Market intelligence will remain relevant and even gain more interest this year, predicts Errol Van Engelen, the owner of Dutch business development consultancy firm Bizzmaxx. He suggested businesses put MI on the top of their agenda to gain insights from external data. MI alone is very helpful in decision making – after all, knowledge is power. But how can companies maximize it?
- Combine MI with Business Intelligence (BI): Business Intelligence is more structured, numeric information usually kept in dedicated internal data warehouses, as Engelen’s post notes. When combined with MI, decision makers could gain a fuller, clearer picture.
- Make information accessible: There are some challenges in merging the BI and MI because the latter is more complex, as it also includes qualitative data and comes from a broader pool of sources. Standardizing the formats of the data, among other things, will make necessary information easier to access and process.
- Be specific: Know what you’re looking for. Take into account which competitors and which of their activities your business is most interested in, whether there are niche sectors you’d like to know more about, and keep track of major trends in your industry. My colleague Jonathan Dunnett made an excellent point in his blog post Building Corporate Awareness when he wrote “Understanding who your competitors are, as well as their weak points during such a downturn can yield a great competitive advantage, particularly if you are looking ahead and anticipating.” The more MI analysts can de-clutter, the more actionable the data.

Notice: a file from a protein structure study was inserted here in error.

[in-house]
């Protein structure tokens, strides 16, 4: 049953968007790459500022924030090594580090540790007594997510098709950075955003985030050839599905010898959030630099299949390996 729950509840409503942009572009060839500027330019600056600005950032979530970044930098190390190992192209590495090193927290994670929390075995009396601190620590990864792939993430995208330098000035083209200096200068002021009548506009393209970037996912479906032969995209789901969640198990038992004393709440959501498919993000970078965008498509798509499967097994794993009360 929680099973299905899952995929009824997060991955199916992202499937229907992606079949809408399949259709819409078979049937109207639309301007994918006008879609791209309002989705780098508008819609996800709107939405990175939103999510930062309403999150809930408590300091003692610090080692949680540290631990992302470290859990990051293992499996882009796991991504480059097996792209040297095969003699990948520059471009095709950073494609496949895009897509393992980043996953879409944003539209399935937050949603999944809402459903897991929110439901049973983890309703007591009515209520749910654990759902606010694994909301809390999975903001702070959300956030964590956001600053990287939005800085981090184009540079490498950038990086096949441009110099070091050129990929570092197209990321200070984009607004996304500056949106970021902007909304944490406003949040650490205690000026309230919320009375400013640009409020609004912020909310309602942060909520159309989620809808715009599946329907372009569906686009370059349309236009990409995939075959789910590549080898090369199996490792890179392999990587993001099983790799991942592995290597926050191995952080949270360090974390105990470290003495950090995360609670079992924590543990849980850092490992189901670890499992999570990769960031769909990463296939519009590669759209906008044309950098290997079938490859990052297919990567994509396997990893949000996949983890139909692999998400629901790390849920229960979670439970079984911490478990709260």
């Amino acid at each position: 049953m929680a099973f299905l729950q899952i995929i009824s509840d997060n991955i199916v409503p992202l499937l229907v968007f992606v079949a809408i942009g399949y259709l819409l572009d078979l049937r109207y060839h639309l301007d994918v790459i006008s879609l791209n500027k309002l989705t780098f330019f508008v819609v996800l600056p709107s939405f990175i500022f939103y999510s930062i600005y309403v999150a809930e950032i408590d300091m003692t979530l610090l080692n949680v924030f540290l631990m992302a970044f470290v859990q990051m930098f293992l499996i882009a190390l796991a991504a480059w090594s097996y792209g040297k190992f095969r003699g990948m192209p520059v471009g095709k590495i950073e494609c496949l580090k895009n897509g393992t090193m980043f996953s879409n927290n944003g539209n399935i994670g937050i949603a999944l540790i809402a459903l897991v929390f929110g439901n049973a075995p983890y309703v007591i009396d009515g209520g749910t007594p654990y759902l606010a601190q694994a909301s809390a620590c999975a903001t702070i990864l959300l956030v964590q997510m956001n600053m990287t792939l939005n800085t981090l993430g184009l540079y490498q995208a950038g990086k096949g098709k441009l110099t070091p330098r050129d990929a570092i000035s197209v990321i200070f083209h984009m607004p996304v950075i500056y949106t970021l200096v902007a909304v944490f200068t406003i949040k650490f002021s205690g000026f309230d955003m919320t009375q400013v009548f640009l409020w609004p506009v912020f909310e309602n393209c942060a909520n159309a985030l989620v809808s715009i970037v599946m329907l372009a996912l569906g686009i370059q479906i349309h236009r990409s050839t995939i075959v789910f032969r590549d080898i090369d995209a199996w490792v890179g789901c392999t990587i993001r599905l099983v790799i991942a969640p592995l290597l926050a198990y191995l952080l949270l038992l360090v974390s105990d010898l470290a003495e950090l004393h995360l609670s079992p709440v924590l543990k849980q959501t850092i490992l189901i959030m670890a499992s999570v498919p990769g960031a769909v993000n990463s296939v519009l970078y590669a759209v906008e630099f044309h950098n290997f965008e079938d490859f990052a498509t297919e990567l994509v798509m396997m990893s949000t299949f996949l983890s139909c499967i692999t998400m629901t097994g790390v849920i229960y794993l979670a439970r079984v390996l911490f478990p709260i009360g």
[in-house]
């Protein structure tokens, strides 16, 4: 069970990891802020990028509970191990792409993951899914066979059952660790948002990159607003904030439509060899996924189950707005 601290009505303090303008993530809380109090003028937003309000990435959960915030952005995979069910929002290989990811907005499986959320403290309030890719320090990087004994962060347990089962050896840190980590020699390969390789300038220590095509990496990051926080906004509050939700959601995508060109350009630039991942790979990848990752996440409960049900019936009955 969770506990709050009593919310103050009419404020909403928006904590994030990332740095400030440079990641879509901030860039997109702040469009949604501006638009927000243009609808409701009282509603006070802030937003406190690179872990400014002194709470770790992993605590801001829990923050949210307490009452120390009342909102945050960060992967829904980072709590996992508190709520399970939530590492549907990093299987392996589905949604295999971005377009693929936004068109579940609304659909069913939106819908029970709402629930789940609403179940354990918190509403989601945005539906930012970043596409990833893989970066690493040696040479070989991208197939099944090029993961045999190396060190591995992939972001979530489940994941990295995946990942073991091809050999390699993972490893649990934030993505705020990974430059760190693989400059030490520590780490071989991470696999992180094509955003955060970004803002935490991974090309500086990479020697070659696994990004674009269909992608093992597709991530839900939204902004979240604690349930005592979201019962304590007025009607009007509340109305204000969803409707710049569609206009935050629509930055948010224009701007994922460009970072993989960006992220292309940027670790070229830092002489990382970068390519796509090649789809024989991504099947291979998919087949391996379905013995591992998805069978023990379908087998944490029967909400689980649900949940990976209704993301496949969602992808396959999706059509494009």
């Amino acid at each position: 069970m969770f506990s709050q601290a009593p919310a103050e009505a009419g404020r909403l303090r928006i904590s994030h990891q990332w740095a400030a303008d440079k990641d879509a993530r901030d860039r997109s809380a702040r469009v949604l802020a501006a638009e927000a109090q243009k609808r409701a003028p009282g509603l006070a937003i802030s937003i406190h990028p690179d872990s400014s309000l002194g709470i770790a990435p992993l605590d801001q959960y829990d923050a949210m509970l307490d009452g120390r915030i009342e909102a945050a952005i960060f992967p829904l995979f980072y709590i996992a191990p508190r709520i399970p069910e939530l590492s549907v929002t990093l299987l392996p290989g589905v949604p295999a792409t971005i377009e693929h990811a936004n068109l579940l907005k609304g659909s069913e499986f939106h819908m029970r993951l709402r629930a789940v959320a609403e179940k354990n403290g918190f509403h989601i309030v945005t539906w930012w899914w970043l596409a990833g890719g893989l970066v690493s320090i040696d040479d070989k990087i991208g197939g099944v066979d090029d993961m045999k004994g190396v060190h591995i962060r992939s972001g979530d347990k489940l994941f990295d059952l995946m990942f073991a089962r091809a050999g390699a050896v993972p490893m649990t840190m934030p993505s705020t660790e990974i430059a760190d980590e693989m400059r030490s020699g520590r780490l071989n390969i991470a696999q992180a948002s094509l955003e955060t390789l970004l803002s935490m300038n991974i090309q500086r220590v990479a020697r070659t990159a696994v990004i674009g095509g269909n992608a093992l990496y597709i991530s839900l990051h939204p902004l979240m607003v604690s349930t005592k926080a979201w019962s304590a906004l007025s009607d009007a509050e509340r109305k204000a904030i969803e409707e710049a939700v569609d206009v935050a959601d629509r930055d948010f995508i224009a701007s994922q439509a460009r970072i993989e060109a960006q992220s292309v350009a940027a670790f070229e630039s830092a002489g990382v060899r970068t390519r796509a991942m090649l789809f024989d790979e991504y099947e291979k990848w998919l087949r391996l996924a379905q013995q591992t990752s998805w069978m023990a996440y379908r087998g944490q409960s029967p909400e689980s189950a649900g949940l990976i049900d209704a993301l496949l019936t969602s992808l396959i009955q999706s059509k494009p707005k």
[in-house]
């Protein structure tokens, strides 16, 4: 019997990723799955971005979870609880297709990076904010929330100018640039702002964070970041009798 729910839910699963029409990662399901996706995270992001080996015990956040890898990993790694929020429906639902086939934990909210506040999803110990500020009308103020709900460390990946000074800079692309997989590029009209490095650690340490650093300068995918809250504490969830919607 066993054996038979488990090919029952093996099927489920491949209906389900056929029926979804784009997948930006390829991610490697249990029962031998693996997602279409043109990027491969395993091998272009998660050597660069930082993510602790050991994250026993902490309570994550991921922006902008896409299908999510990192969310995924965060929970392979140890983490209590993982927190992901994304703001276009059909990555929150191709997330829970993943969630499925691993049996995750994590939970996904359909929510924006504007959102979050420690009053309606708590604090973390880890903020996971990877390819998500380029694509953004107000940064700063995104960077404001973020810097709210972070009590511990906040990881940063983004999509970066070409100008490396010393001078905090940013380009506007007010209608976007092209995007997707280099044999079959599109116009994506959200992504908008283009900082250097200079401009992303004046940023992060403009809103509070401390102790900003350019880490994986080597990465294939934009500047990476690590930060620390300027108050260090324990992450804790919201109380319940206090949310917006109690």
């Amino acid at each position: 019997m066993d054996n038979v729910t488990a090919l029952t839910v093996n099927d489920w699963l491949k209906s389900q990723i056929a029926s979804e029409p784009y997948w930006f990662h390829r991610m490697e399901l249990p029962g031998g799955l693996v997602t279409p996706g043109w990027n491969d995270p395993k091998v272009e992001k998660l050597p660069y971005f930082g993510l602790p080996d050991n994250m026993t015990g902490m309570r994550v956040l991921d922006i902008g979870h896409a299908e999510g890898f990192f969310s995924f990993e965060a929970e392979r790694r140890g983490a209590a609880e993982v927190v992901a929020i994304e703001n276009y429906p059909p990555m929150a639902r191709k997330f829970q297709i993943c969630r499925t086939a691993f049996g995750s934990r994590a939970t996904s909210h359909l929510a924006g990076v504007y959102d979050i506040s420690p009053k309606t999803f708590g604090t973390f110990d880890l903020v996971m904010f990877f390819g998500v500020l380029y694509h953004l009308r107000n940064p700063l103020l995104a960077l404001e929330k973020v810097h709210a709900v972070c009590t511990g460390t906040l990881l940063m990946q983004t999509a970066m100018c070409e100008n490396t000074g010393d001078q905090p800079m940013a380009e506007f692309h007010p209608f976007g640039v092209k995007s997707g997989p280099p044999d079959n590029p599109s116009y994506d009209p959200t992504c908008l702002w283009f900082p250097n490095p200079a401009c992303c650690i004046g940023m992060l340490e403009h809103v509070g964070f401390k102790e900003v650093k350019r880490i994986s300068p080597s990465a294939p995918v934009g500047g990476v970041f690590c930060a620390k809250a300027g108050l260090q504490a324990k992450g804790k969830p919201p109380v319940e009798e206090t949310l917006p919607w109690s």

- In-house not always best: You can save time and cost by outsourcing MI work to dedicated analysts rather than bog down the business development team with additional work. Having dedicated analysts can also help ensure your business is always on top of market, regulatory and competitive developments. Human curation has additional benefits, as it provides more freedom to customize and narrow down the content, among other things.
Information will always be relevant, but data without purpose won’t be as useful. In fact, too much unnecessary information can create clutter and confuse decision makers. So, in order to make the best out of information, make sure you obtain actionable and accessible data to begin with.
This article was originally published on ShiftCentral, now part of LAC Group.